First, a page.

Vaccinations – How often?
Some people are skeptical about giving their pet vaccinations annually, as it has been required in the past thanks to the new term “titering” [pronouced “tie-ter-ing”]. To titer is the process of taking blood to test whether antibodies for a certain disease are still present. If there are enough antibodies, this means there is a low level of exposure to contracting a disease. However, titering is an expensive process of blood drawing and testing that is becoming very popular for our fur babies.
But, is this progressive thinking an effective way to gauge protection? The whole purpose of doing this blood test is to minimize the amount of vaccine your pet receives by using a vaccine substitute. Many experts agree that titers do not indicate protection. However, they are useful in legal and regulation circumstances. For instance, tithers can tell you whether a pet has been vaccinated in the past.
Vaccinations are still necessary
Vaccinations reduce the spread of dangerous diseases such as Rabies and Parvovirus. However, many veterinarians encourage annual vaccinations and thus, we have become accustomed to administering them annually. Moreover, this is often a standard requirement to attend boarding or grooming facilities. But human medical professions know that it is better to vaccinate as infrequently as possible while still giving your fur-baby the protection they need. In fact, too many vaccinations can be harmful. Research shows that the over use of vaccinations in cats can produce sarcomas, a form of cancer. In dogs, vaccinosis is a broad term to describe degenerative health issues also due to over vaccinating. Because of the large quantities of vaccine-related illnesses, specialist vet care committees were established to determine safe frequencies of vaccinations. They have concluded that a three-year protocol is effective and acceptable now. However, some smaller veterinary clinics are not on board yet due to the decrease of income it may cause them.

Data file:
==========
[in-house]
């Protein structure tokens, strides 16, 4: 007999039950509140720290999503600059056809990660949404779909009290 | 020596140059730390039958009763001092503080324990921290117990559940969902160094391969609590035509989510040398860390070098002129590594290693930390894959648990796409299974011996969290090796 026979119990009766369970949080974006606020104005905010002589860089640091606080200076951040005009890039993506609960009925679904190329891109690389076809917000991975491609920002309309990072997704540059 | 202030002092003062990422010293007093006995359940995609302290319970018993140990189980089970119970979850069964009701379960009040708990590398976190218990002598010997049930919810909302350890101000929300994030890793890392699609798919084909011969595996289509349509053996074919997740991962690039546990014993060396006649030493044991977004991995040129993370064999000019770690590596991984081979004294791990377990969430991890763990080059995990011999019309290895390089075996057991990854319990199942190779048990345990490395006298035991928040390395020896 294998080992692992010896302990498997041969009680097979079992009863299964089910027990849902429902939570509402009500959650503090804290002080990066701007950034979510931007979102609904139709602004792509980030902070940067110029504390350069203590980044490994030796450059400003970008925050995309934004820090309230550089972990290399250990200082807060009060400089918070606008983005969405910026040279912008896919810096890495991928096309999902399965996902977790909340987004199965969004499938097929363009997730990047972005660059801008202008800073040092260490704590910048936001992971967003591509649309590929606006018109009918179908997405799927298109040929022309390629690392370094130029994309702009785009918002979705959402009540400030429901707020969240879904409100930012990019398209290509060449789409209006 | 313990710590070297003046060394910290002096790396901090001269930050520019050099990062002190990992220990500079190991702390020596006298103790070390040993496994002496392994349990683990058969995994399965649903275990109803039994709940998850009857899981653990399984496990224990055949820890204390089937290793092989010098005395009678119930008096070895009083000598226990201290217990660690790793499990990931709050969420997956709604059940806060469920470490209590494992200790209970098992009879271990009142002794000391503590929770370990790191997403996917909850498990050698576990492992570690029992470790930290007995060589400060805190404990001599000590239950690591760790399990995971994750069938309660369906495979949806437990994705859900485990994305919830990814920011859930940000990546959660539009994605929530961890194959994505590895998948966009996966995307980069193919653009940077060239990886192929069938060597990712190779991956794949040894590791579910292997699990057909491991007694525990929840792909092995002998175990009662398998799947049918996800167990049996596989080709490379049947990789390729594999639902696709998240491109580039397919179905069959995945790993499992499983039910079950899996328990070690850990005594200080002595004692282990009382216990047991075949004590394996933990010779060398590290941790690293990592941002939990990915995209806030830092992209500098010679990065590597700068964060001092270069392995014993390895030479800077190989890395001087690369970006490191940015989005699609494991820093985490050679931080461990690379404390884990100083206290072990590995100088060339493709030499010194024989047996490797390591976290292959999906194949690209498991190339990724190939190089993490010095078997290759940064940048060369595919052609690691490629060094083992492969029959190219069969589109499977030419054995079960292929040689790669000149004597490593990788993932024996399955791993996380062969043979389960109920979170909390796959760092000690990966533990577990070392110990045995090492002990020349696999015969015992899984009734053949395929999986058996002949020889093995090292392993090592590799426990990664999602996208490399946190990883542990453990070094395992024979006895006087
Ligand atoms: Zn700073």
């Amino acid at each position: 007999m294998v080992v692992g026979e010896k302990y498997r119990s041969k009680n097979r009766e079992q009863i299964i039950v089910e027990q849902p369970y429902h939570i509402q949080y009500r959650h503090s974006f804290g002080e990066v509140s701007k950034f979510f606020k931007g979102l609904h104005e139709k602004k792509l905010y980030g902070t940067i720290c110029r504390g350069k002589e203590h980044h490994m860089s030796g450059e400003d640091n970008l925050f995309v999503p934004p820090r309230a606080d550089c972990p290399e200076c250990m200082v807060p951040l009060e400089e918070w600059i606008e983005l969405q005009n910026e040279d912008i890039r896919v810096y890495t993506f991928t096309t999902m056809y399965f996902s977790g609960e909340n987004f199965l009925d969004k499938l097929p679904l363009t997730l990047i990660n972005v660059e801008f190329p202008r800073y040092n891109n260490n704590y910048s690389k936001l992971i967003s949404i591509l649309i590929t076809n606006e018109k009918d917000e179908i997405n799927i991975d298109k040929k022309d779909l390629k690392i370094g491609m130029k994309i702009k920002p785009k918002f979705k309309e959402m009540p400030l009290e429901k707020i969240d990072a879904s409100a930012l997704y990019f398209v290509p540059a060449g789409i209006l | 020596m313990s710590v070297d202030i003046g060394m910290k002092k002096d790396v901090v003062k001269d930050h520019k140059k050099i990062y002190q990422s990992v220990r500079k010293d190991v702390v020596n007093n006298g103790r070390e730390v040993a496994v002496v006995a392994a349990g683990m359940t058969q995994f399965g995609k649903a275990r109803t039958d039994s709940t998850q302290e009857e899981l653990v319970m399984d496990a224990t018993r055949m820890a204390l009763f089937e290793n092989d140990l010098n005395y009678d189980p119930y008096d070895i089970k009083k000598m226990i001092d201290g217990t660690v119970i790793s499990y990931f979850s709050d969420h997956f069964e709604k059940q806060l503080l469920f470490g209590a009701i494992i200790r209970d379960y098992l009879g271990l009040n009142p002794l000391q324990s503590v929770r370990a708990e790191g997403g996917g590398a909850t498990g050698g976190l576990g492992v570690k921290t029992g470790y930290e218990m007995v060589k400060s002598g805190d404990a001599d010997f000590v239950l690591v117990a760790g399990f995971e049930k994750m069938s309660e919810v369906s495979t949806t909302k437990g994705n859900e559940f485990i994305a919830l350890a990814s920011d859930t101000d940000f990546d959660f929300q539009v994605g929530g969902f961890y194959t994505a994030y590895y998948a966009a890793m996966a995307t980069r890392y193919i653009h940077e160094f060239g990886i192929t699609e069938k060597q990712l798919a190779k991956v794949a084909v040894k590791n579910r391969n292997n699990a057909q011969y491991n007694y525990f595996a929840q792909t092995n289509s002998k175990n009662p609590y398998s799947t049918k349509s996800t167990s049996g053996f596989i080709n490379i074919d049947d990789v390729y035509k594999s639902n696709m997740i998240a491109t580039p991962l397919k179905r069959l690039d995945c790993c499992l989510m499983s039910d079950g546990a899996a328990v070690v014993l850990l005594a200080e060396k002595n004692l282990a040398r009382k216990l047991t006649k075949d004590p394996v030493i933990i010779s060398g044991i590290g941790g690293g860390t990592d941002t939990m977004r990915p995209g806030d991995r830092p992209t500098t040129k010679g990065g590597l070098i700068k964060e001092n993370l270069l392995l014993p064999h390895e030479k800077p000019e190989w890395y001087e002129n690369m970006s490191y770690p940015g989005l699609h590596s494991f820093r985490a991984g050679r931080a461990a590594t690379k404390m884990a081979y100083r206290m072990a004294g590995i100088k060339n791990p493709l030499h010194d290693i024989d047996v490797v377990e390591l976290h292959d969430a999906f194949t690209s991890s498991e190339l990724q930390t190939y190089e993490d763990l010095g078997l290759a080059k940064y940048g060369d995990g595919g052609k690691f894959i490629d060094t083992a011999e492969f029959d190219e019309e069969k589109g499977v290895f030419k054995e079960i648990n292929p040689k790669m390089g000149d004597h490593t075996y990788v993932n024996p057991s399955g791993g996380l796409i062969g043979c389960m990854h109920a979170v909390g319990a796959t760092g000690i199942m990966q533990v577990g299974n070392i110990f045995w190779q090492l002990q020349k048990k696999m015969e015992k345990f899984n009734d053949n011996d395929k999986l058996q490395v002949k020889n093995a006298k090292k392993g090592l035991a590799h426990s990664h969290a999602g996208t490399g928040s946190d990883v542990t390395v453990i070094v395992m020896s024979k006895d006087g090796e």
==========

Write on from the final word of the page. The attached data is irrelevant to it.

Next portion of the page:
Titering is a compromise for intelligent and informed pet owners. They can integrate the three-year protocol and use titer tests in between to make sure their pet’s antibody levels are strong. Here’s the catch: in clinical trials, some pets have shown a negative titer test but have lots of cell-mediated immunity. Although results of cell-mediated immunity is the truest test of protection for your fur-baby, there is no common place test for animals to measure cell-mediated immunity.
Keep track of vaccinations
Pet owners should not fear vaccinations, nor fear that they are putting their fur-babies at risk of illness. However, it is prudent for pet owners to keep track of their pet’s vaccinations. Knowing dates of vaccines for your pet can avoid over-vaccinating and give you many happy years with them.
Sources: PetMed.com, Dr. Patty Khuly